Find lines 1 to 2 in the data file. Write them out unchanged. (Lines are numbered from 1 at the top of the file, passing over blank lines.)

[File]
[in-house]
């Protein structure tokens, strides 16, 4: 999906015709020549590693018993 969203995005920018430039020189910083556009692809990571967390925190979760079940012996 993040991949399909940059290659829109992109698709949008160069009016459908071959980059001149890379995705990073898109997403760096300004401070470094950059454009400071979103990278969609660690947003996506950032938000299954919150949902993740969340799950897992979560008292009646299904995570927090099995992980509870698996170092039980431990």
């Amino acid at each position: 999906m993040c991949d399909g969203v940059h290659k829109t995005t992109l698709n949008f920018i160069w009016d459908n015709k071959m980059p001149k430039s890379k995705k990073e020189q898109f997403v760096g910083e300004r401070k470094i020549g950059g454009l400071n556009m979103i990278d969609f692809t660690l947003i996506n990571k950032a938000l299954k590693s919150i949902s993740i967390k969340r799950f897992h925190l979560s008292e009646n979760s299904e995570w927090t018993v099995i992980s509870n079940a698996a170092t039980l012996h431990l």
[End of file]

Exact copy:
[in-house]
């Protein structure tokens, strides 16, 4: 999906015709020549590693018993 969203995005920018430039020189910083556009692809990571967390925190979760079940012996 993040991949399909940059290659829109992109698709949008160069009016459908071959980059001149890379995705990073898109997403760096300004401070470094950059454009400071979103990278969609660690947003996506950032938000299954919150949902993740969340799950897992979560008292009646299904995570927090099995992980509870698996170092039980431990």